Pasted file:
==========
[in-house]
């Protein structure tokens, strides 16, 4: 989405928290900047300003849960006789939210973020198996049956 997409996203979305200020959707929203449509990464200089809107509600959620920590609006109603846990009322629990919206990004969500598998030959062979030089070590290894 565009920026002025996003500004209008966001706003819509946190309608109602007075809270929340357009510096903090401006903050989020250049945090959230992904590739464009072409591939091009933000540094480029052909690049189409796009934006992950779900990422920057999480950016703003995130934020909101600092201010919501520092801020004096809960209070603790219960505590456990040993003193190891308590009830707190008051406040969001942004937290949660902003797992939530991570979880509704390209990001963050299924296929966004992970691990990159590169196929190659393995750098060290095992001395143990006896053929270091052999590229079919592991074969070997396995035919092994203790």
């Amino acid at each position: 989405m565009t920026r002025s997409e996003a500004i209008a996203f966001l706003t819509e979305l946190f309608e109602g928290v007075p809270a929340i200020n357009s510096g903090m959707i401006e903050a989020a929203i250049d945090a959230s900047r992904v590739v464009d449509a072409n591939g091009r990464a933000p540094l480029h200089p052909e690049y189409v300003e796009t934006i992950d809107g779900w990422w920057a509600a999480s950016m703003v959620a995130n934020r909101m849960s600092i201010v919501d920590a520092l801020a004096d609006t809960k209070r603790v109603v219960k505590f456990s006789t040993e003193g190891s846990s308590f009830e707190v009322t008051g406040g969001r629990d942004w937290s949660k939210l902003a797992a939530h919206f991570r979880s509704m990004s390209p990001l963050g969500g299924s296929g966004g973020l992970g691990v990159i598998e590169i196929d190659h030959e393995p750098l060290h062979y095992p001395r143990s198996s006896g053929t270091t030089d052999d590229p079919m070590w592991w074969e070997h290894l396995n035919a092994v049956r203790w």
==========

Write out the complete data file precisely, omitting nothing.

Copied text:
[in-house]
């Protein structure tokens, strides 16, 4: 989405928290900047300003849960006789939210973020198996049956 997409996203979305200020959707929203449509990464200089809107509600959620920590609006109603846990009322629990919206990004969500598998030959062979030089070590290894 565009920026002025996003500004209008966001706003819509946190309608109602007075809270929340357009510096903090401006903050989020250049945090959230992904590739464009072409591939091009933000540094480029052909690049189409796009934006992950779900990422920057999480950016703003995130934020909101600092201010919501520092801020004096809960209070603790219960505590456990040993003193190891308590009830707190008051406040969001942004937290949660902003797992939530991570979880509704390209990001963050299924296929966004992970691990990159590169196929190659393995750098060290095992001395143990006896053929270091052999590229079919592991074969070997396995035919092994203790």
């Amino acid at each position: 989405m565009t920026r002025s997409e996003a500004i209008a996203f966001l706003t819509e979305l946190f309608e109602g928290v007075p809270a929340i200020n357009s510096g903090m959707i401006e903050a989020a929203i250049d945090a959230s900047r992904v590739v464009d449509a072409n591939g091009r990464a933000p540094l480029h200089p052909e690049y189409v300003e796009t934006i992950d809107g779900w990422w920057a509600a999480s950016m703003v959620a995130n934020r909101m849960s600092i201010v919501d920590a520092l801020a004096d609006t809960k209070r603790v109603v219960k505590f456990s006789t040993e003193g190891s846990s308590f009830e707190v009322t008051g406040g969001r629990d942004w937290s949660k939210l902003a797992a939530h919206f991570r979880s509704m990004s390209p990001l963050g969500g299924s296929g966004g973020l992970g691990v990159i598998e590169i196929d190659h030959e393995p750098l060290h062979y095992p001395r143990s198996s006896g053929t270091t030089d052999d590229p079919m070590w592991w074969e070997h290894l396995n035919a092994v049956r203790w």